Monday, January 01, 2007

Christmas in Otjiteke

On Christmas Day I visited a little place called ‘south korea.’ Let’s just say that spending much of the afternoon trekking out into the bush doesn’t exactly say, “Merry Christmas”. But I survived. Also tried my hand at milking cows, driving a bakkie through very deep sand paths that barely qualify as paths, and eating Omaire.


Omaire is porridge (or pap) mixed with sugar animal fat and sour milk. Its pretty much a stapel in any Herero diet. Omaire and Onyama (meat) are the two main “food groups” I’d say. To get Omaihi (the sour milk) you take whatever milk you got from the cows that morning and put it in a kalabash (a large gourd) and let it sit out in the sun until the milk begins to turn. That’s pretty much it; then its ready to mix in the porridge.




My first bath in the village was taken with a small basin with about 2 or 3 liters of water that had been warmed by the fire. There is a tiny “bathhouse” behind the house. It is bascially a port-o-potty but instead of the hole being for a toilet, the hole is what holds the wash basin. It is actually quite refreshing to look out at the night sky while you’re in there. I could’ve taken a candle with me, I suppose, but my thinking is its probably best that there’s no way to see because I don’t really want to know what kind of bugs were sharing my bath time. I don’t have a picture of what it looked like early on in the week while it was still only able to be used for baths. Partway through the week the guys rigged a shower so that one could open a shower head on the end of a hose connected to one of the big drums of water and could have a small, trickly kind of shower. It was realy nice. This is what it looked like after the conversion.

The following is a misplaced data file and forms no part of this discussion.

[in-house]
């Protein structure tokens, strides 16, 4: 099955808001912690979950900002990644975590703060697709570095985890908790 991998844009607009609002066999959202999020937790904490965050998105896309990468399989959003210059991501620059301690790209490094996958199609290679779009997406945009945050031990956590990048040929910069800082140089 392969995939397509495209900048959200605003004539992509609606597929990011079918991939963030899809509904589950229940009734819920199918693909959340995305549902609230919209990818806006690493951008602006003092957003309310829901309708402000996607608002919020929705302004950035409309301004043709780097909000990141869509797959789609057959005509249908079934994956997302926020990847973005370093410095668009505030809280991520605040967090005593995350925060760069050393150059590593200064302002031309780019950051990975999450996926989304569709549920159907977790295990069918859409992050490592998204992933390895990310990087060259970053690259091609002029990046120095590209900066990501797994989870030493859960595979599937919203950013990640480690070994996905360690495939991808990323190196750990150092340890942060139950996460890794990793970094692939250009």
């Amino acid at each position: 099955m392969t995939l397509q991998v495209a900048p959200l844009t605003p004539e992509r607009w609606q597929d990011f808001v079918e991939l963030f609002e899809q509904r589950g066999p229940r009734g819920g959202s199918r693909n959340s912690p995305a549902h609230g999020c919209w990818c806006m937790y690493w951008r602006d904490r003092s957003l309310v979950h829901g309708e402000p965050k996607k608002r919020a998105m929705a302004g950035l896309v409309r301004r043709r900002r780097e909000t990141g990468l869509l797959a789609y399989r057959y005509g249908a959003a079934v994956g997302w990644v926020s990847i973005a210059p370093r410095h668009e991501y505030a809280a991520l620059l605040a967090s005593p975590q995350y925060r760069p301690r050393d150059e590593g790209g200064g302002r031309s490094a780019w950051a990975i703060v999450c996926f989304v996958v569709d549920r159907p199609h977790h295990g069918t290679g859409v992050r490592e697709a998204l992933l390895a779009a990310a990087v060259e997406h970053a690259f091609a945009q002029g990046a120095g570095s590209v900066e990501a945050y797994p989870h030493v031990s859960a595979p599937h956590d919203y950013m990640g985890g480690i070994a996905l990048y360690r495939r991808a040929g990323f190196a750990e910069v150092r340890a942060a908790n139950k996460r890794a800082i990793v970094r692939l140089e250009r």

We thought there might be a way for me to connect to the internet while I was visiting the village, because one of Maveja’s relatives has a phone, but it was the kind with the phone attached, with no free-standing phone cord to plug and unplug for a computer, and with no cell network, the village was, rather than a partial disconnect, a complete disconnect from the rest of the world.


1 comment:

Joel said...

Thanks for all the posts. I just now got around to reading them, and it definitely appears as though you got some good introduction to the world surrounding Okahandja.